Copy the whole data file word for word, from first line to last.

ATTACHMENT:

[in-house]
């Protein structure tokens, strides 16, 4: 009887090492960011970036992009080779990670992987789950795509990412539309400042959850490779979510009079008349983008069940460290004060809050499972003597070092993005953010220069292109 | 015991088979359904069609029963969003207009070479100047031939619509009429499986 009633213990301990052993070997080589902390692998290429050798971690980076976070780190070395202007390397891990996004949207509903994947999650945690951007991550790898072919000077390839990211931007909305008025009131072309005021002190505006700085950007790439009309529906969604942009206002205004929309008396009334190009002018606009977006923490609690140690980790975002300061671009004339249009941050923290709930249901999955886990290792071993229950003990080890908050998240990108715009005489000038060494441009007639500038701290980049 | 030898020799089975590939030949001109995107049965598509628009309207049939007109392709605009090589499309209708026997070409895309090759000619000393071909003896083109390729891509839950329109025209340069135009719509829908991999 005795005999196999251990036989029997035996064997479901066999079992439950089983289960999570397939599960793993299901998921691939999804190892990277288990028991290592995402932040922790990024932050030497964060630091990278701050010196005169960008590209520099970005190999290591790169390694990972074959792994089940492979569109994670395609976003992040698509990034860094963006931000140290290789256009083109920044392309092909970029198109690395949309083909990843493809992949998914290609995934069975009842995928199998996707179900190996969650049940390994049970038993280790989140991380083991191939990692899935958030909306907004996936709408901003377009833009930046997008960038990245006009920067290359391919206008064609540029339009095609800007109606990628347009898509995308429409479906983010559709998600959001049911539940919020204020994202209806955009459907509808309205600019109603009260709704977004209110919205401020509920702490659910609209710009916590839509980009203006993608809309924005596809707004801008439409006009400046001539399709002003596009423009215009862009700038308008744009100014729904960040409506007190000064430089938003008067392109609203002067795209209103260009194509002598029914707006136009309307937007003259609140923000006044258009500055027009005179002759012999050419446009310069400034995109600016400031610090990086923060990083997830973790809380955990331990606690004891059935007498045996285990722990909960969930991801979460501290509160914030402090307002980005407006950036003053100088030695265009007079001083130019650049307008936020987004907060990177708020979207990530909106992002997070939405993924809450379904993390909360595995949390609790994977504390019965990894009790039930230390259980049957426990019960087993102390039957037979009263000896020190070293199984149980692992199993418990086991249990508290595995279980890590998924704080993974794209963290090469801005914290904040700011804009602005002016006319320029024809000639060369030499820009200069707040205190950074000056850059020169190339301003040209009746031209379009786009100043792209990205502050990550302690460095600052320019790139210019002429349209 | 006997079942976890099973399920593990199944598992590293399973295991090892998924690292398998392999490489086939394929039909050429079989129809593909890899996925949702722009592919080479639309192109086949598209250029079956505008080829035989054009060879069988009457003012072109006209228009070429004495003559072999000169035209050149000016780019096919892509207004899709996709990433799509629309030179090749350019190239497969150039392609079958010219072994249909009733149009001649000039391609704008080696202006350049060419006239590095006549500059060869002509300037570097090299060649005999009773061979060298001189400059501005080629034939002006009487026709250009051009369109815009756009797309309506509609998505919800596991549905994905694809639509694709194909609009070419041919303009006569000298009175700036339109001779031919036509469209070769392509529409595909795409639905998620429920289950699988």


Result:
[in-house]
């Protein structure tokens, strides 16, 4: 009887090492960011970036992009080779990670992987789950795509990412539309400042959850490779979510009079008349983008069940460290004060809050499972003597070092993005953010220069292109 | 015991088979359904069609029963969003207009070479100047031939619509009429499986 009633213990301990052993070997080589902390692998290429050798971690980076976070780190070395202007390397891990996004949207509903994947999650945690951007991550790898072919000077390839990211931007909305008025009131072309005021002190505006700085950007790439009309529906969604942009206002205004929309008396009334190009002018606009977006923490609690140690980790975002300061671009004339249009941050923290709930249901999955886990290792071993229950003990080890908050998240990108715009005489000038060494441009007639500038701290980049 | 030898020799089975590939030949001109995107049965598509628009309207049939007109392709605009090589499309209708026997070409895309090759000619000393071909003896083109390729891509839950329109025209340069135009719509829908991999 005795005999196999251990036989029997035996064997479901066999079992439950089983289960999570397939599960793993299901998921691939999804190892990277288990028991290592995402932040922790990024932050030497964060630091990278701050010196005169960008590209520099970005190999290591790169390694990972074959792994089940492979569109994670395609976003992040698509990034860094963006931000140290290789256009083109920044392309092909970029198109690395949309083909990843493809992949998914290609995934069975009842995928199998996707179900190996969650049940390994049970038993280790989140991380083991191939990692899935958030909306907004996936709408901003377009833009930046997008960038990245006009920067290359391919206008064609540029339009095609800007109606990628347009898509995308429409479906983010559709998600959001049911539940919020204020994202209806955009459907509808309205600019109603009260709704977004209110919205401020509920702490659910609209710009916590839509980009203006993608809309924005596809707004801008439409006009400046001539399709002003596009423009215009862009700038308008744009100014729904960040409506007190000064430089938003008067392109609203002067795209209103260009194509002598029914707006136009309307937007003259609140923000006044258009500055027009005179002759012999050419446009310069400034995109600016400031610090990086923060990083997830973790809380955990331990606690004891059935007498045996285990722990909960969930991801979460501290509160914030402090307002980005407006950036003053100088030695265009007079001083130019650049307008936020987004907060990177708020979207990530909106992002997070939405993924809450379904993390909360595995949390609790994977504390019965990894009790039930230390259980049957426990019960087993102390039957037979009263000896020190070293199984149980692992199993418990086991249990508290595995279980890590998924704080993974794209963290090469801005914290904040700011804009602005002016006319320029024809000639060369030499820009200069707040205190950074000056850059020169190339301003040209009746031209379009786009100043792209990205502050990550302690460095600052320019790139210019002429349209 | 006997079942976890099973399920593990199944598992590293399973295991090892998924690292398998392999490489086939394929039909050429079989129809593909890899996925949702722009592919080479639309192109086949598209250029079956505008080829035989054009060879069988009457003012072109006209228009070429004495003559072999000169035209050149000016780019096919892509207004899709996709990433799509629309030179090749350019190239497969150039392609079958010219072994249909009733149009001649000039391609704008080696202006350049060419006239590095006549500059060869002509300037570097090299060649005999009773061979060298001189400059501005080629034939002006009487026709250009051009369109815009756009797309309506509609998505919800596991549905994905694809639509694709194909609009070419041919303009006569000298009175700036339109001779031919036509469209070769392509529409595909795409639905998620429920289950699988």